Galatians 2:11-16; Galatians 3:26-29


St. Jerome once said that whenever he read the letters of the apostle Paul he could hear thunder. Thunder! It is a short book of only six chapters and 149 verses, but there is a thunderstorm on every page. If Galatians was a weather report, it would say “tornado warning!”

Galatians – probably his first letter – is different from any other book Paul wrote. In most all of his other letters, he begins with a long and usually ebullient thanksgiving to God for the congregation to whom he is writing. To the Philippians, he wrote, “I thank my God on every remembrance of you.” But there is no thanksgiving to God for the Galatians. As soon as he introduces himself, he begins very bluntly, in Galatians 1:1-2.

He begins by that amazing statement in Galatians 1:6, “I am astonished” – strong word, bowled out of my mind – “that you are so quickly deserting the one who called you by the grace of Christ and are returning to another gospel, a different gospel, a strange and false gospel. He goes on to say, “If anyone preaches to you any gospel other than the gospel I preach to you, let him be eternally condemned!”

I am reading from the NIV tonight, and I like the NIV, but you know in all of our efforts to take these old translations and dust them off and make them nice and palatable, we lose something. I am not a King James Version only preacher, but I am a King James Version often preacher. Because often the KJV gets it right. Let him be anathema, let him be condemned, let him go straight to hell! That is the unvarnished Greek.

Look at Galatians 3:20, “You foolish Galatians! Who has bewitched you?” Again we have kind of cleaned it up a little bit. It actually says, “You idiots! Who has cast a spell on you?” They are under a spell, he says. He calls them idiots. There is thunder in this book, all the way through.

Come over to Galatians 5:2 “Mark my words!” Unvarnished translation, “Shut-up and listen to what I am saying…pay attention, you idiots.” Then, come down to Galatians 5:12. Paul writes about those who are preaching the false gospel, and he calls them agitators. He says, “As for those agitators, I wish they would go the whole way and emasculate themselves.” Now if it says that in the NIV, if you really want to know what Paul says, you can read my commentary on Galatians. Some things cannot be said at a pulpit – even some things that are in the Bible. This is one of them. Thunder! There is thunder in his voice. There is a tornado warning sounding off.

Now what has upset Paul so much that he writes like this? He does not write like this anywhere else in the New Testament. The Corinthian letters are filled with passion and emotion, but not like this! Romans has a lot of deep theology, as does Galatians, but not like this! There is thunder here.

Jerome was right. Paul is upset because a major controversy has exploded within the church. This controversy began in Jerusalem. It spread to Antioch, and now it has found its way into the newly-established churches of Asia Minor including those of Galatia, to whom Paul is writing this letter. So, what is this quarrel about? If I were to tell you that it is about the question of the place of the Jewish law in the life of the Christian, then you might just say, “Well, that is not too interesting or relevant to my life.” But, if I say to you that this controversy is really about racial reconciliation within the church; and that it is also about the way you and I must go to heaven (if we get there at all), then it would bring it a little closer to home.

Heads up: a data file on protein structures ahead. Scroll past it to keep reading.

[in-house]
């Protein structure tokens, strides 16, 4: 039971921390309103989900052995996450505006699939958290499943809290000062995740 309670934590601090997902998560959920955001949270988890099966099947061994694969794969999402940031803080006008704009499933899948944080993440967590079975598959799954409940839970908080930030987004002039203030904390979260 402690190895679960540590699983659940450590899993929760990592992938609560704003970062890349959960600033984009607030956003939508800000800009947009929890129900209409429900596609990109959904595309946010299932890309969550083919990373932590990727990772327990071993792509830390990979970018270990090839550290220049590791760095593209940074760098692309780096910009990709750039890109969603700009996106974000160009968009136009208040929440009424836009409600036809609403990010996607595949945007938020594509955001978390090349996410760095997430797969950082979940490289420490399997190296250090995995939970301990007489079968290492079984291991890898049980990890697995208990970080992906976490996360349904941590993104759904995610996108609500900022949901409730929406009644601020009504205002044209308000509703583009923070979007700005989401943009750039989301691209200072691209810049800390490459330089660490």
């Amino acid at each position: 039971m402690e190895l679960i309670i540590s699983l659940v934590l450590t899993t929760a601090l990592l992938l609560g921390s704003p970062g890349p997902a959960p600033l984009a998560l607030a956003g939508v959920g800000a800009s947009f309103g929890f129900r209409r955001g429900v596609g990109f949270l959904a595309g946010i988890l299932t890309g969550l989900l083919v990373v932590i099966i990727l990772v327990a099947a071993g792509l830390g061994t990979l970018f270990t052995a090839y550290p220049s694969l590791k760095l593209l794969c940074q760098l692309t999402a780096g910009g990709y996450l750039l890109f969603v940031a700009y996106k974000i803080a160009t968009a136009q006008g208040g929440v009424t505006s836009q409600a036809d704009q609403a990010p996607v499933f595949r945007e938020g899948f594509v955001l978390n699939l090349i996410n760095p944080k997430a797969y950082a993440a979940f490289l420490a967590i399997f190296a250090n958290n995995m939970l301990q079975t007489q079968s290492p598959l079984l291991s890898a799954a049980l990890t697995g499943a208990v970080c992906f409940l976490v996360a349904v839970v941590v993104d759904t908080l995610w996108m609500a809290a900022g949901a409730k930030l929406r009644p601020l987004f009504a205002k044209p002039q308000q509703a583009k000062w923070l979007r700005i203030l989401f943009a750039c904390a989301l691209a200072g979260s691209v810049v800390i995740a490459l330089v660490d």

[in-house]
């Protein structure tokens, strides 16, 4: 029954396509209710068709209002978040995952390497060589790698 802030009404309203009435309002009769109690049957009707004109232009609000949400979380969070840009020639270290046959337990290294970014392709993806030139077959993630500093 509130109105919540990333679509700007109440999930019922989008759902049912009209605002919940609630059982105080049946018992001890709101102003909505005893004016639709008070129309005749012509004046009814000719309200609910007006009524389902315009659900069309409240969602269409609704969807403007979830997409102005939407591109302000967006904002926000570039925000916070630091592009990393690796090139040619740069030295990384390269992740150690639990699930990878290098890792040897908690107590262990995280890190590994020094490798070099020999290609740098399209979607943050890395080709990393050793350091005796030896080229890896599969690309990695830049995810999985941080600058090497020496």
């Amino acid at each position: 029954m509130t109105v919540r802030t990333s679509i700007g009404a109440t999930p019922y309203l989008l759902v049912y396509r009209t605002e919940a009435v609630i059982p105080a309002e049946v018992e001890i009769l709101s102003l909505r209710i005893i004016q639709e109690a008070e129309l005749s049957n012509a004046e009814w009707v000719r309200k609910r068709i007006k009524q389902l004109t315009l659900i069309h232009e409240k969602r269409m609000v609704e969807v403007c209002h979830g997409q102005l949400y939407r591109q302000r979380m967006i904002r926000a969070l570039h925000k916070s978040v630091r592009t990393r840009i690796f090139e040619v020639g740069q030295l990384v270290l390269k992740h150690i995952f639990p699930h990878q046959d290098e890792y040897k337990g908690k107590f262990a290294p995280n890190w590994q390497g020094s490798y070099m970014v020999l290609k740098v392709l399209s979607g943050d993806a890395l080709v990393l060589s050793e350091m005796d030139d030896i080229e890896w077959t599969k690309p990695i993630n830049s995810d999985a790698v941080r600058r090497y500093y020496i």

I want us to look at this controversy. It is a controversy about racial reconciliation. This was indeed one of the presenting issues at stake in this dispute. But behind that, there is a deeper foundational cause. We must get to the root of that. A lot of our problem in dealing with racial reconciliation in our country today, and in our churches today, stems from our dealing only with the symptom and not with the cause. Galatians confronts us with the cause.

There are five parts to this story. You can think of this as a drama, if you wish, a play in five separate acts. So follow this drama as it unfolds.

Act I: The Background

The background has to do with the fact that Christianity was cradled within Judaism. Judaism was a religion beset by a double hatred: the world hated the Jews, and the Jews hated the world. If you do not believe that, just read any of the pagan authors that we think about when we think of the intelligentsia of the Roman Empire. Cicero, for example, spoke of Judaism as a barbarous superstition. Or Cassiodorus, the great historian, who said that the Jews are the “vilest of people.” There was anti-Semitism in the ancient world. There was prejudice against the Jews on the part of the Greeks and the Romans. This attitude was deep and it was lasting, and it showed itself in all kinds of ways.

But there was also a prejudice, or at least a simmering hostility, on the part of the Jewish people against the Gentile world. Many of the rabbis interpreted the covenant with Abraham as a social contract according to which any kind of contact with a Gentile was automatically a sin. You could not walk down the road with a Gentile without committing a sin. You certainly could not eat with a Gentile without committing a sin. If you were an observant Jew of the strictest kind, you were even forbidden to help a Gentile mother in childbirth for, said these rabbis, “You are only bringing another Gentile into the world.” The Gentiles, they said, had been created by God for only one purpose, and that was to be fuel for the flames of hell.